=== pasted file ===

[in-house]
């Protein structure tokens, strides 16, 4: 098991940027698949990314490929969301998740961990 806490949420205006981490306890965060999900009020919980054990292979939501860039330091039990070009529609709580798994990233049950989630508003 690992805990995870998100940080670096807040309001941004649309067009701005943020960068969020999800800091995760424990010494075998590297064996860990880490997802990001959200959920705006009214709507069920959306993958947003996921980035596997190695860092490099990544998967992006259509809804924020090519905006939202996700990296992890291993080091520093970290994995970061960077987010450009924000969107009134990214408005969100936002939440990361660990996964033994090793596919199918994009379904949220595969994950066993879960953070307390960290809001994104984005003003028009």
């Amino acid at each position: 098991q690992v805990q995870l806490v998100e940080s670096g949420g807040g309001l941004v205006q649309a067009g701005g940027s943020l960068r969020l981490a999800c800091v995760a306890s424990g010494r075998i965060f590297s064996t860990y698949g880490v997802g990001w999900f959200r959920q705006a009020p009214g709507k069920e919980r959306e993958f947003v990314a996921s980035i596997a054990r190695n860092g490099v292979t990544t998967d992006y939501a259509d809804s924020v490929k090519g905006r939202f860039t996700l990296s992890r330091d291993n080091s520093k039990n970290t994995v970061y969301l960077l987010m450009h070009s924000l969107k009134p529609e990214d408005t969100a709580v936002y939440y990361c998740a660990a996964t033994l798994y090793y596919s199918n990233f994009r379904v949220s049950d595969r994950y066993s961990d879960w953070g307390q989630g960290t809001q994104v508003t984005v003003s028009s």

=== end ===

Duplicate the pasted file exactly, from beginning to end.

[in-house]
């Protein structure tokens, strides 16, 4: 098991940027698949990314490929969301998740961990 806490949420205006981490306890965060999900009020919980054990292979939501860039330091039990070009529609709580798994990233049950989630508003 690992805990995870998100940080670096807040309001941004649309067009701005943020960068969020999800800091995760424990010494075998590297064996860990880490997802990001959200959920705006009214709507069920959306993958947003996921980035596997190695860092490099990544998967992006259509809804924020090519905006939202996700990296992890291993080091520093970290994995970061960077987010450009924000969107009134990214408005969100936002939440990361660990996964033994090793596919199918994009379904949220595969994950066993879960953070307390960290809001994104984005003003028009």
């Amino acid at each position: 098991q690992v805990q995870l806490v998100e940080s670096g949420g807040g309001l941004v205006q649309a067009g701005g940027s943020l960068r969020l981490a999800c800091v995760a306890s424990g010494r075998i965060f590297s064996t860990y698949g880490v997802g990001w999900f959200r959920q705006a009020p009214g709507k069920e919980r959306e993958f947003v990314a996921s980035i596997a054990r190695n860092g490099v292979t990544t998967d992006y939501a259509d809804s924020v490929k090519g905006r939202f860039t996700l990296s992890r330091d291993n080091s520093k039990n970290t994995v970061y969301l960077l987010m450009h070009s924000l969107k009134p529609e990214d408005t969100a709580v936002y939440y990361c998740a660990a996964t033994l798994y090793y596919s199918n990233f994009r379904v949220s049950d595969r994950y066993s961990d879960w953070g307390q989630g960290t809001q994104v508003t984005v003003s028009s």